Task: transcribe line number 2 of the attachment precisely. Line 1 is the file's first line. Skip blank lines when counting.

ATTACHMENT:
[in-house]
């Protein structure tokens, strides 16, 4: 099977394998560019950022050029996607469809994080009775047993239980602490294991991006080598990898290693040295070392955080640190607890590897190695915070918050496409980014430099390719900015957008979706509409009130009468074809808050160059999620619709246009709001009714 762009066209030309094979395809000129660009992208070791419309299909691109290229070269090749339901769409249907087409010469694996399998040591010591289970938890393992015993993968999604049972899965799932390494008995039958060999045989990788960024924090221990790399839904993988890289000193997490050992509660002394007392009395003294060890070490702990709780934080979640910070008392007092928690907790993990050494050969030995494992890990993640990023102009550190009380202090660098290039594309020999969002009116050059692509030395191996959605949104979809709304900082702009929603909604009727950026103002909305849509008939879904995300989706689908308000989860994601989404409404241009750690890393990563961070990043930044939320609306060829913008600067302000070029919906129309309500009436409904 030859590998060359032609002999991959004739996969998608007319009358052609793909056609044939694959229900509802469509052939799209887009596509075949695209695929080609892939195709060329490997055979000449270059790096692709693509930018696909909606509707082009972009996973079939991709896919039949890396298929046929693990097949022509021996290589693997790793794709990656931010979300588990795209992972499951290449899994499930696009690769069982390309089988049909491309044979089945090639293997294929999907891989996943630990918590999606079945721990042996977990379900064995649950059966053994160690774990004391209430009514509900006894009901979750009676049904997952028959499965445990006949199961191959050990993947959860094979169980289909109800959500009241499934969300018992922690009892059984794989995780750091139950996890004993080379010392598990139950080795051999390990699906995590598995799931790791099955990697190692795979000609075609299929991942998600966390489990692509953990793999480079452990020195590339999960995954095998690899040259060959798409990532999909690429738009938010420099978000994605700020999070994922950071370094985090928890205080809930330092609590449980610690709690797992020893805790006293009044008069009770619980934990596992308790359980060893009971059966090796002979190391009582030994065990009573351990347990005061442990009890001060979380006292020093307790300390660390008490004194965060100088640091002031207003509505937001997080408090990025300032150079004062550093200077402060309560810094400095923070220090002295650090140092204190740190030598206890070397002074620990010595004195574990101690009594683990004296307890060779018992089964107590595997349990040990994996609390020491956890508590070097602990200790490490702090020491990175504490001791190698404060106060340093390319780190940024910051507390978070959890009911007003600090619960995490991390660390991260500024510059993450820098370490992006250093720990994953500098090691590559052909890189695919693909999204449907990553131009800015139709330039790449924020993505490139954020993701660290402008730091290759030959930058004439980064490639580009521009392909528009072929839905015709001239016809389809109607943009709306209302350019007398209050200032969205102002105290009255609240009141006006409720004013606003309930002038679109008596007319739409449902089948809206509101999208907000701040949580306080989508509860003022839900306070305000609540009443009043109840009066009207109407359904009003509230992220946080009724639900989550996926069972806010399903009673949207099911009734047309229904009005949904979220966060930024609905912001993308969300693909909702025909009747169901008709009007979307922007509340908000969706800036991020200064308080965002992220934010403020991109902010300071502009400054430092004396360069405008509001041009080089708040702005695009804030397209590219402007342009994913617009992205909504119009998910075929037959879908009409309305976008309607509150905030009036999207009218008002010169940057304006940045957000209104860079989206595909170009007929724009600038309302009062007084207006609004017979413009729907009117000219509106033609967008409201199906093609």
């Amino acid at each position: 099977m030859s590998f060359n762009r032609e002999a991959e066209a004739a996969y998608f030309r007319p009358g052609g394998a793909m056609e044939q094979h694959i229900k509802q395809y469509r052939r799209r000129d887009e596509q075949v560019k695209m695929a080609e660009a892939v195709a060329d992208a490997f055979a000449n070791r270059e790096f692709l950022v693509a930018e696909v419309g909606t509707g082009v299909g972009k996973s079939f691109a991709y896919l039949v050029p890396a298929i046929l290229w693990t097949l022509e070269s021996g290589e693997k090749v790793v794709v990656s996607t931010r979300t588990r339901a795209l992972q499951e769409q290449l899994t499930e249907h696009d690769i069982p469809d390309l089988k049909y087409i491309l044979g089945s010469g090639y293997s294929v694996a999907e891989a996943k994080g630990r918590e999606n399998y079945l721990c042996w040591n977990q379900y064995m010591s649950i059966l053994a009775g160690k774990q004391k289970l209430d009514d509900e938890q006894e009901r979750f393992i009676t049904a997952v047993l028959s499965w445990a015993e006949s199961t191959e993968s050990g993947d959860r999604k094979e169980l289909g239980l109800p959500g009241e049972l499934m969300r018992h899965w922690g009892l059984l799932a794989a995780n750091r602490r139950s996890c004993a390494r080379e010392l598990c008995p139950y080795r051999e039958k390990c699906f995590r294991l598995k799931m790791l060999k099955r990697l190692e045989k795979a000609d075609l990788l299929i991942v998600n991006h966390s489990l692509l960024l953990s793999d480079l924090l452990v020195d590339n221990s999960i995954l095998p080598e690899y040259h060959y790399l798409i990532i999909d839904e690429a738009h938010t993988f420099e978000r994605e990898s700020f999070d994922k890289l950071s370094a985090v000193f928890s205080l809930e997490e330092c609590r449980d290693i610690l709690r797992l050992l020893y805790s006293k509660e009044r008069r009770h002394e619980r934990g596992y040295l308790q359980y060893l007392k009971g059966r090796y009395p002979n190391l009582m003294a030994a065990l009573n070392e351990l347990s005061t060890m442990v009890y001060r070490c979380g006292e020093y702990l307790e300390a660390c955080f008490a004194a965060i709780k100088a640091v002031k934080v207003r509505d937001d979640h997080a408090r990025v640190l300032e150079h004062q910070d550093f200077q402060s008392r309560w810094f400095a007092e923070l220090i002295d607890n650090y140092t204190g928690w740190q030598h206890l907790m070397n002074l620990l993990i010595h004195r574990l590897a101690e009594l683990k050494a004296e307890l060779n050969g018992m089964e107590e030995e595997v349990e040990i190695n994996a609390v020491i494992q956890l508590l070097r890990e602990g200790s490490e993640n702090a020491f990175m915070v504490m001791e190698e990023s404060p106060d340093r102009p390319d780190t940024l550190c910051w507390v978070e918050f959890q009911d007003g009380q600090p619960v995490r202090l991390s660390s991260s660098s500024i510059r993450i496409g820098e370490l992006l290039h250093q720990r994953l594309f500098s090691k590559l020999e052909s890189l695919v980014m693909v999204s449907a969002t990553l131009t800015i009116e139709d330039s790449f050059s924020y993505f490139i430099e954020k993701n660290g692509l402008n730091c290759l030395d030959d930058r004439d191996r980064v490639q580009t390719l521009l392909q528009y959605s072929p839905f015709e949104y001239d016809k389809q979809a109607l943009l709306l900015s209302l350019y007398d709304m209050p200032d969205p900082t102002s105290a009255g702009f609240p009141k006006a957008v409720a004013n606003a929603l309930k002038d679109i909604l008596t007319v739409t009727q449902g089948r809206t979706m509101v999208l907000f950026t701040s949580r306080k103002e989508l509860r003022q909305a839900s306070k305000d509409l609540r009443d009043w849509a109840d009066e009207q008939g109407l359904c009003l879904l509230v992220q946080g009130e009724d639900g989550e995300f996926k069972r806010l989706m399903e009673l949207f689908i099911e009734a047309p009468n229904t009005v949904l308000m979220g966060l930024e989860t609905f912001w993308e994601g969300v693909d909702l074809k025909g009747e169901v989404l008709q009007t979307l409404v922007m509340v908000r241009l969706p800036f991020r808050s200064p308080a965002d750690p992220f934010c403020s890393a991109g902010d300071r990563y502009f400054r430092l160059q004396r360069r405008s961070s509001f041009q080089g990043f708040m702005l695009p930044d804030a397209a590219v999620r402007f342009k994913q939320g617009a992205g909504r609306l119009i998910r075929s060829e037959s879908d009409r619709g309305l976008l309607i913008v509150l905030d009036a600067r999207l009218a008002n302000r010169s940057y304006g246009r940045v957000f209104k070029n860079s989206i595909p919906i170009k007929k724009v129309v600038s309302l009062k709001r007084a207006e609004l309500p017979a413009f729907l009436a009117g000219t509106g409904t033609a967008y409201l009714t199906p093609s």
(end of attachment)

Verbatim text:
């Protein structure tokens, strides 16, 4: 099977394998560019950022050029996607469809994080009775047993239980602490294991991006080598990898290693040295070392955080640190607890590897190695915070918050496409980014430099390719900015957008979706509409009130009468074809808050160059999620619709246009709001009714 762009066209030309094979395809000129660009992208070791419309299909691109290229070269090749339901769409249907087409010469694996399998040591010591289970938890393992015993993968999604049972899965799932390494008995039958060999045989990788960024924090221990790399839904993988890289000193997490050992509660002394007392009395003294060890070490702990709780934080979640910070008392007092928690907790993990050494050969030995494992890990993640990023102009550190009380202090660098290039594309020999969002009116050059692509030395191996959605949104979809709304900082702009929603909604009727950026103002909305849509008939879904995300989706689908308000989860994601989404409404241009750690890393990563961070990043930044939320609306060829913008600067302000070029919906129309309500009436409904 030859590998060359032609002999991959004739996969998608007319009358052609793909056609044939694959229900509802469509052939799209887009596509075949695209695929080609892939195709060329490997055979000449270059790096692709693509930018696909909606509707082009972009996973079939991709896919039949890396298929046929693990097949022509021996290589693997790793794709990656931010979300588990795209992972499951290449899994499930696009690769069982390309089988049909491309044979089945090639293997294929999907891989996943630990918590999606079945721990042996977990379900064995649950059966053994160690774990004391209430009514509900006894009901979750009676049904997952028959499965445990006949199961191959050990993947959860094979169980289909109800959500009241499934969300018992922690009892059984794989995780750091139950996890004993080379010392598990139950080795051999390990699906995590598995799931790791099955990697190692795979000609075609299929991942998600966390489990692509953990793999480079452990020195590339999960995954095998690899040259060959798409990532999909690429738009938010420099978000994605700020999070994922950071370094985090928890205080809930330092609590449980610690709690797992020893805790006293009044008069009770619980934990596992308790359980060893009971059966090796002979190391009582030994065990009573351990347990005061442990009890001060979380006292020093307790300390660390008490004194965060100088640091002031207003509505937001997080408090990025300032150079004062550093200077402060309560810094400095923070220090002295650090140092204190740190030598206890070397002074620990010595004195574990101690009594683990004296307890060779018992089964107590595997349990040990994996609390020491956890508590070097602990200790490490702090020491990175504490001791190698404060106060340093390319780190940024910051507390978070959890009911007003600090619960995490991390660390991260500024510059993450820098370490992006250093720990994953500098090691590559052909890189695919693909999204449907990553131009800015139709330039790449924020993505490139954020993701660290402008730091290759030959930058004439980064490639580009521009392909528009072929839905015709001239016809389809109607943009709306209302350019007398209050200032969205102002105290009255609240009141006006409720004013606003309930002038679109008596007319739409449902089948809206509101999208907000701040949580306080989508509860003022839900306070305000609540009443009043109840009066009207109407359904009003509230992220946080009724639900989550996926069972806010399903009673949207099911009734047309229904009005949904979220966060930024609905912001993308969300693909909702025909009747169901008709009007979307922007509340908000969706800036991020200064308080965002992220934010403020991109902010300071502009400054430092004396360069405008509001041009080089708040702005695009804030397209590219402007342009994913617009992205909504119009998910075929037959879908009409309305976008309607509150905030009036999207009218008002010169940057304006940045957000209104860079989206595909170009007929724009600038309302009062007084207006609004017979413009729907009117000219509106033609967008409201199906093609």